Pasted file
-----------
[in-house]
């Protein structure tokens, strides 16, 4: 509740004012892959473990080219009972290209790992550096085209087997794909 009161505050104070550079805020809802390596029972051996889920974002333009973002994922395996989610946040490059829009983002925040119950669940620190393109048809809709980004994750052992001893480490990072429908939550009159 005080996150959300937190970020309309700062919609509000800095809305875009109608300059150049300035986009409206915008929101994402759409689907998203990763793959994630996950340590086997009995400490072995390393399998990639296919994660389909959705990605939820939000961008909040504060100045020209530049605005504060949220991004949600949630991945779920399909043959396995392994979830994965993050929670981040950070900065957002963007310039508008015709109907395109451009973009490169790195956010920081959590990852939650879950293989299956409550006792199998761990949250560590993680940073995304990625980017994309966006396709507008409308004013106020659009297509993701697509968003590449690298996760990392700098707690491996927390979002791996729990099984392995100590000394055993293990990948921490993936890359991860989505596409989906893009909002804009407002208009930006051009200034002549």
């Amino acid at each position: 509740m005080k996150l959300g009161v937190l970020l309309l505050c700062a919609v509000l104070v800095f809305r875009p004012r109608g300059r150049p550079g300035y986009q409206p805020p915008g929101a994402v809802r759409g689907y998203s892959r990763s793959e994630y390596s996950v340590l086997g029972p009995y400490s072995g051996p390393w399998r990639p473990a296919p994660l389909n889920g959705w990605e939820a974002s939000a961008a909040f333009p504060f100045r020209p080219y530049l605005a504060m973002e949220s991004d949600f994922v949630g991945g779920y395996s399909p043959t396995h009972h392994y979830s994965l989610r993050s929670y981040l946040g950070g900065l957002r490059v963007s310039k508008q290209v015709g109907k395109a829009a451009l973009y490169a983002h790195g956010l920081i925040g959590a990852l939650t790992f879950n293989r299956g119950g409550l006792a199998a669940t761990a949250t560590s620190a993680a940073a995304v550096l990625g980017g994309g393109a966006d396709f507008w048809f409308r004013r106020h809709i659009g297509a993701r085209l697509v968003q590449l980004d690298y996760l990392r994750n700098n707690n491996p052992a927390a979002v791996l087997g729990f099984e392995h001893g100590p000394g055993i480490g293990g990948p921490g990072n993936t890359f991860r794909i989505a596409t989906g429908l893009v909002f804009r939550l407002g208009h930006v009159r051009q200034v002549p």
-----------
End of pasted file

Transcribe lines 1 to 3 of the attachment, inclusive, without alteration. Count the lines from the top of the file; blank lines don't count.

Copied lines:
[in-house]
């Protein structure tokens, strides 16, 4: 509740004012892959473990080219009972290209790992550096085209087997794909 009161505050104070550079805020809802390596029972051996889920974002333009973002994922395996989610946040490059829009983002925040119950669940620190393109048809809709980004994750052992001893480490990072429908939550009159 005080996150959300937190970020309309700062919609509000800095809305875009109608300059150049300035986009409206915008929101994402759409689907998203990763793959994630996950340590086997009995400490072995390393399998990639296919994660389909959705990605939820939000961008909040504060100045020209530049605005504060949220991004949600949630991945779920399909043959396995392994979830994965993050929670981040950070900065957002963007310039508008015709109907395109451009973009490169790195956010920081959590990852939650879950293989299956409550006792199998761990949250560590993680940073995304990625980017994309966006396709507008409308004013106020659009297509993701697509968003590449690298996760990392700098707690491996927390979002791996729990099984392995100590000394055993293990990948921490993936890359991860989505596409989906893009909002804009407002208009930006051009200034002549």
């Amino acid at each position: 509740m005080k996150l959300g009161v937190l970020l309309l505050c700062a919609v509000l104070v800095f809305r875009p004012r109608g300059r150049p550079g300035y986009q409206p805020p915008g929101a994402v809802r759409g689907y998203s892959r990763s793959e994630y390596s996950v340590l086997g029972p009995y400490s072995g051996p390393w399998r990639p473990a296919p994660l389909n889920g959705w990605e939820a974002s939000a961008a909040f333009p504060f100045r020209p080219y530049l605005a504060m973002e949220s991004d949600f994922v949630g991945g779920y395996s399909p043959t396995h009972h392994y979830s994965l989610r993050s929670y981040l946040g950070g900065l957002r490059v963007s310039k508008q290209v015709g109907k395109a829009a451009l973009y490169a983002h790195g956010l920081i925040g959590a990852l939650t790992f879950n293989r299956g119950g409550l006792a199998a669940t761990a949250t560590s620190a993680a940073a995304v550096l990625g980017g994309g393109a966006d396709f507008w048809f409308r004013r106020h809709i659009g297509a993701r085209l697509v968003q590449l980004d690298y996760l990392r994750n700098n707690n491996p052992a927390a979002v791996l087997g729990f099984e392995h001893g100590p000394g055993i480490g293990g990948p921490g990072n993936t890359f991860r794909i989505a596409t989906g429908l893009v909002f804009r939550l407002g208009h930006v009159r051009q200034v002549p």